Either the waterfall or the scrum method could be used. But since there are no turning back scenes with waterfall, it is fair to always stick on to scrum, which is a kind of agile project management methodology.
Why SCRUM for startups?
- During the initial times there might be a lot of noise with your start-up, but to cut through all of that and to focus on something that absolutely changes how you run your team, your company or even your own life we need scrum.
- As an entrepreneur, you might always be concerned about execution, speed, and pivots, and scrum provides you all of this.
- The best strategy is being offered by scrum, and that’s what you actually need in the line of building a product.
- The scrum methodology helps you in bring out quality in every sprint which isn’t achieved with waterfall.
- Management using scrum is very flexible as you could also bring in some changes to your product plan i.e., your product backlog could be updated with new elements too.
- Easy to manage with delays since the leftovers of your previous sprint could be added to the upcoming one.
- Each sprint is reviewed to minimize the errors so that the confusions during the later stages are avoided.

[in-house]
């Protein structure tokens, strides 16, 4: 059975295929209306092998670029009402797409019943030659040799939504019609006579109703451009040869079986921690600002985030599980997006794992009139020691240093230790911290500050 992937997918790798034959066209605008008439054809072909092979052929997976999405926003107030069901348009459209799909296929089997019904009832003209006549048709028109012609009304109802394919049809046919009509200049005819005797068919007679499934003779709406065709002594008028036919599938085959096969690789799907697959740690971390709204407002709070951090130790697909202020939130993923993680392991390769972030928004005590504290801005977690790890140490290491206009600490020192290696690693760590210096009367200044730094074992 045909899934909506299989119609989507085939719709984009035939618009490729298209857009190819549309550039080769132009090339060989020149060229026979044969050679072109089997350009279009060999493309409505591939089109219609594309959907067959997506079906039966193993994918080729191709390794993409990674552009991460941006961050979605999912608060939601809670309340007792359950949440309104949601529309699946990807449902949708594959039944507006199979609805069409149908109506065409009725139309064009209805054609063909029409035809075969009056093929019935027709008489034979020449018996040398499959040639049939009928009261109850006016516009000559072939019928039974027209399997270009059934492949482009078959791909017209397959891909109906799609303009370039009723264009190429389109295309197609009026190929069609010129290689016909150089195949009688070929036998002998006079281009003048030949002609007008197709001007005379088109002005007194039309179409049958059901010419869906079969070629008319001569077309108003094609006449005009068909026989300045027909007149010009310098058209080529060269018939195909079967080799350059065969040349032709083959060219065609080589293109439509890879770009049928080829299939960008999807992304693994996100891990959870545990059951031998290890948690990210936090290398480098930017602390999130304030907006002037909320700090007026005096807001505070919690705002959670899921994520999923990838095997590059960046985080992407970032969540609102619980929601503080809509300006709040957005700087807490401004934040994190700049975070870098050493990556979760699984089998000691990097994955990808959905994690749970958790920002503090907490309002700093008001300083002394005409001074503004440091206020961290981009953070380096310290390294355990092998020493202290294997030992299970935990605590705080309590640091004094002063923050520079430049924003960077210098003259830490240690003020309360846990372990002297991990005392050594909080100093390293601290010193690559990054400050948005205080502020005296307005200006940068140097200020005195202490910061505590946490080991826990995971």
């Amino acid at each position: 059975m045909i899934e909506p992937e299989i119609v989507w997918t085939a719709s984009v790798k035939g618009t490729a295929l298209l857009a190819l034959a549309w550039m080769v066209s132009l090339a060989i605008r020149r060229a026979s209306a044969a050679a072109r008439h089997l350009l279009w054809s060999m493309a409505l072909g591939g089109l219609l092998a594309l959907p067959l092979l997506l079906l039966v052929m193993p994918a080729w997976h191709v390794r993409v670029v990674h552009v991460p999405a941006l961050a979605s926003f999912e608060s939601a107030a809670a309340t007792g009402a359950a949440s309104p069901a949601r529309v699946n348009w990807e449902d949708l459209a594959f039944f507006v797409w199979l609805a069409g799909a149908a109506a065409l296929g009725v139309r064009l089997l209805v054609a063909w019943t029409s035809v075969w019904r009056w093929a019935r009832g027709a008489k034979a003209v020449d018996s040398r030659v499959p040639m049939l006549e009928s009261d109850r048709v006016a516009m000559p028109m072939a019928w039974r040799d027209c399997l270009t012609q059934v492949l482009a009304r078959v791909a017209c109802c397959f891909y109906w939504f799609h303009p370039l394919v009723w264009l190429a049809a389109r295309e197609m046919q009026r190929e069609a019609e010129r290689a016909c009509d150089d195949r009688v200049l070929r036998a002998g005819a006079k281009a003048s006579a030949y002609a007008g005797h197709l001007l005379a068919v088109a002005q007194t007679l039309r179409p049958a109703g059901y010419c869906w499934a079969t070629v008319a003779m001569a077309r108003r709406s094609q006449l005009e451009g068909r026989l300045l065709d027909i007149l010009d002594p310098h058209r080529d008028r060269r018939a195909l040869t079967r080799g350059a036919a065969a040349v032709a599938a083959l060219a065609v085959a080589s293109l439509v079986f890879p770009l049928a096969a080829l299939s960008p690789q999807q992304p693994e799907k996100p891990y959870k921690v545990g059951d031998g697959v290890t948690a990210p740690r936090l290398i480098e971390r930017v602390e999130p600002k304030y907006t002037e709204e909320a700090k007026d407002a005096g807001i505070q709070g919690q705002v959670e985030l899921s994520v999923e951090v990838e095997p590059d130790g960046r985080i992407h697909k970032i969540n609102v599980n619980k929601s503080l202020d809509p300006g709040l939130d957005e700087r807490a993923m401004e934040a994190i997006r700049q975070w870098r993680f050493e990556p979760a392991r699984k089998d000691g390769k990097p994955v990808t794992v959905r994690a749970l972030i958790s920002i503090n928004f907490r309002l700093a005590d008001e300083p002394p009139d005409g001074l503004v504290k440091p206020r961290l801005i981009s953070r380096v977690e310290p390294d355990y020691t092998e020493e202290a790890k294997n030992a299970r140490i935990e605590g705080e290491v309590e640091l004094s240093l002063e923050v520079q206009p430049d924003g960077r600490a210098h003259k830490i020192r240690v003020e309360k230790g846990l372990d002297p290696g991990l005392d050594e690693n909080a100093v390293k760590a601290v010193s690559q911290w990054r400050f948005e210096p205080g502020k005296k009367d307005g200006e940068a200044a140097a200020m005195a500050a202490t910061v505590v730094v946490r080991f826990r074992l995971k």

Employing SCRUM for startups.
There are only three groups in the scrum team that includes the product owner, the scrum master, and the scrum team. So, in the scrum, there isn’t much chaos.
Talking about the product owner, they are the link lines between the client’s visionary and the scrum team. He must be able to bring out the abilities of the scrum team and make sure that the team is heading in the right path. For a start-up, a good head start is essential, and it is more essential to continue to be on the line until the end.
Next is the scrum master, who is in charge of clearing obstacles for the scrum team. As a product developer, there won’t be a day where the company doesn’t face any issue. And when it’s a start-up, every decision made is extremely important for the future of the company. One more important job that the scrum master has got is to arrange for the daily stand-ups. He has to focus on the keywords: yesterday, today and tomorrow
The scrum team is baked by its team members. They should be cross-functional, cooperative, and organized. Finally, the scrum is not just a part of the project, and they have to help the entire team by building a shippable product.
Instead of having Trello or any productivity app, scrum helps you with meeting your tasks with a specific timeframe and eventually making sure that you don’t carry forward your mistakes.
In start-ups, nobody really wants to make any costly decisions at the final stages, so the scrum is very much helpful in protecting your entire team from issues. It plays a dominant role in establishing a fresh and effective environment where all your team members work with a good relationship, and after all, that’s what is needed for start-ups.